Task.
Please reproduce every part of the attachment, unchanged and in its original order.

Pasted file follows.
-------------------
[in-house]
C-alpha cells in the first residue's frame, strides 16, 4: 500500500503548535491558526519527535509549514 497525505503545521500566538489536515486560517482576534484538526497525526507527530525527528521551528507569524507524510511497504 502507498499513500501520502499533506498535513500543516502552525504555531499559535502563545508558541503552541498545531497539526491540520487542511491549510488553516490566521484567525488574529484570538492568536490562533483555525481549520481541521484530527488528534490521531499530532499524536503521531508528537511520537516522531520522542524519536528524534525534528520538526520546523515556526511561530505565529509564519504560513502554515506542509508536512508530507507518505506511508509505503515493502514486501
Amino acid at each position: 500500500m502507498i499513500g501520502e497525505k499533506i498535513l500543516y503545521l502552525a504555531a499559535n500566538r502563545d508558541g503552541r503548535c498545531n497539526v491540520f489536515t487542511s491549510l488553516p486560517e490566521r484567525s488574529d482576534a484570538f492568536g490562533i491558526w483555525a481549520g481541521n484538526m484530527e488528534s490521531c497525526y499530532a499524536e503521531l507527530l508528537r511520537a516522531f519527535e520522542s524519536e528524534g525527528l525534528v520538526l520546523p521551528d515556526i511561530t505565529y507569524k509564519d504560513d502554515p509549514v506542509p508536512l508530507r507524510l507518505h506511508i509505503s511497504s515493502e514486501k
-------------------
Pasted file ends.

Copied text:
[in-house]
C-alpha cells in the first residue's frame, strides 16, 4: 500500500503548535491558526519527535509549514 497525505503545521500566538489536515486560517482576534484538526497525526507527530525527528521551528507569524507524510511497504 502507498499513500501520502499533506498535513500543516502552525504555531499559535502563545508558541503552541498545531497539526491540520487542511491549510488553516490566521484567525488574529484570538492568536490562533483555525481549520481541521484530527488528534490521531499530532499524536503521531508528537511520537516522531520522542524519536528524534525534528520538526520546523515556526511561530505565529509564519504560513502554515506542509508536512508530507507518505506511508509505503515493502514486501
Amino acid at each position: 500500500m502507498i499513500g501520502e497525505k499533506i498535513l500543516y503545521l502552525a504555531a499559535n500566538r502563545d508558541g503552541r503548535c498545531n497539526v491540520f489536515t487542511s491549510l488553516p486560517e490566521r484567525s488574529d482576534a484570538f492568536g490562533i491558526w483555525a481549520g481541521n484538526m484530527e488528534s490521531c497525526y499530532a499524536e503521531l507527530l508528537r511520537a516522531f519527535e520522542s524519536e528524534g525527528l525534528v520538526l520546523p521551528d515556526i511561530t505565529y507569524k509564519d504560513d502554515p509549514v506542509p508536512l508530507r507524510l507518505h506511508i509505503s511497504s515493502e514486501k